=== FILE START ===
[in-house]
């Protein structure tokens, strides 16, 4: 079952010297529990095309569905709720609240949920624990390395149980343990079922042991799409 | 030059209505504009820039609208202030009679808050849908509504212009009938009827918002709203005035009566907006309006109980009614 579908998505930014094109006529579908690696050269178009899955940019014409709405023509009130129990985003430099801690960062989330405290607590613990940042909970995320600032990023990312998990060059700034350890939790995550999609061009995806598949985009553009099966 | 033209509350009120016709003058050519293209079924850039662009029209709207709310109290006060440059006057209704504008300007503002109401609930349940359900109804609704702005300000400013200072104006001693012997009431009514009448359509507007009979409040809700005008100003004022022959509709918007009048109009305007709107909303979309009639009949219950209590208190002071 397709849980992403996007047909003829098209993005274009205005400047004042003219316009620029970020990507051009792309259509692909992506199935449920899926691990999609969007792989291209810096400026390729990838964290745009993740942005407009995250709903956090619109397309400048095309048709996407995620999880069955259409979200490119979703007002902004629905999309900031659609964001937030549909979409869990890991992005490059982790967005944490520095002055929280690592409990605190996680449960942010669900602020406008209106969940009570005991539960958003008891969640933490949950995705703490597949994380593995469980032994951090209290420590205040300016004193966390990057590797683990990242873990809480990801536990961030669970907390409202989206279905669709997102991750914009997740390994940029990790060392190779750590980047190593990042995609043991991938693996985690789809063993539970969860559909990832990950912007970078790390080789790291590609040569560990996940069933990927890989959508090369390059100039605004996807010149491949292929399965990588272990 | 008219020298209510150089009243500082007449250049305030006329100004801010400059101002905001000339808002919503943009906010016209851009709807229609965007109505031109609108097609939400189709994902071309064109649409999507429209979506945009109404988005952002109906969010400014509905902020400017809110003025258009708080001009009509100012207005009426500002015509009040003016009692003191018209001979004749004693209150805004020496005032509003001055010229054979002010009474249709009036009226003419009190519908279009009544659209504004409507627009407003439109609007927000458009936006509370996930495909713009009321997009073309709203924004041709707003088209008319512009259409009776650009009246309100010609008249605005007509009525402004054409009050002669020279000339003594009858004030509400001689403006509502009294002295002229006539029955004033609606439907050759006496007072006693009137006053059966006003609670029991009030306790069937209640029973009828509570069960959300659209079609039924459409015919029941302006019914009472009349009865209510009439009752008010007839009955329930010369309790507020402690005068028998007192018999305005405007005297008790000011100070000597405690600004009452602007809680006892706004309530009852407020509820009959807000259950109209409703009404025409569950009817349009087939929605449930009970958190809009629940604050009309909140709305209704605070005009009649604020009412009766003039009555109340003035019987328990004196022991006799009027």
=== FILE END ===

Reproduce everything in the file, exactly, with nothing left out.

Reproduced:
[in-house]
């Protein structure tokens, strides 16, 4: 079952010297529990095309569905709720609240949920624990390395149980343990079922042991799409 | 030059209505504009820039609208202030009679808050849908509504212009009938009827918002709203005035009566907006309006109980009614 579908998505930014094109006529579908690696050269178009899955940019014409709405023509009130129990985003430099801690960062989330405290607590613990940042909970995320600032990023990312998990060059700034350890939790995550999609061009995806598949985009553009099966 | 033209509350009120016709003058050519293209079924850039662009029209709207709310109290006060440059006057209704504008300007503002109401609930349940359900109804609704702005300000400013200072104006001693012997009431009514009448359509507007009979409040809700005008100003004022022959509709918007009048109009305007709107909303979309009639009949219950209590208190002071 397709849980992403996007047909003829098209993005274009205005400047004042003219316009620029970020990507051009792309259509692909992506199935449920899926691990999609969007792989291209810096400026390729990838964290745009993740942005407009995250709903956090619109397309400048095309048709996407995620999880069955259409979200490119979703007002902004629905999309900031659609964001937030549909979409869990890991992005490059982790967005944490520095002055929280690592409990605190996680449960942010669900602020406008209106969940009570005991539960958003008891969640933490949950995705703490597949994380593995469980032994951090209290420590205040300016004193966390990057590797683990990242873990809480990801536990961030669970907390409202989206279905669709997102991750914009997740390994940029990790060392190779750590980047190593990042995609043991991938693996985690789809063993539970969860559909990832990950912007970078790390080789790291590609040569560990996940069933990927890989959508090369390059100039605004996807010149491949292929399965990588272990 | 008219020298209510150089009243500082007449250049305030006329100004801010400059101002905001000339808002919503943009906010016209851009709807229609965007109505031109609108097609939400189709994902071309064109649409999507429209979506945009109404988005952002109906969010400014509905902020400017809110003025258009708080001009009509100012207005009426500002015509009040003016009692003191018209001979004749004693209150805004020496005032509003001055010229054979002010009474249709009036009226003419009190519908279009009544659209504004409507627009407003439109609007927000458009936006509370996930495909713009009321997009073309709203924004041709707003088209008319512009259409009776650009009246309100010609008249605005007509009525402004054409009050002669020279000339003594009858004030509400001689403006509502009294002295002229006539029955004033609606439907050759006496007072006693009137006053059966006003609670029991009030306790069937209640029973009828509570069960959300659209079609039924459409015919029941302006019914009472009349009865209510009439009752008010007839009955329930010369309790507020402690005068028998007192018999305005405007005297008790000011100070000597405690600004009452602007809680006892706004309530009852407020509820009959807000259950109209409703009404025409569950009817349009087939929605449930009970958190809009629940604050009309909140709305209704605070005009009649604020009412009766003039009555109340003035019987328990004196022991006799009027």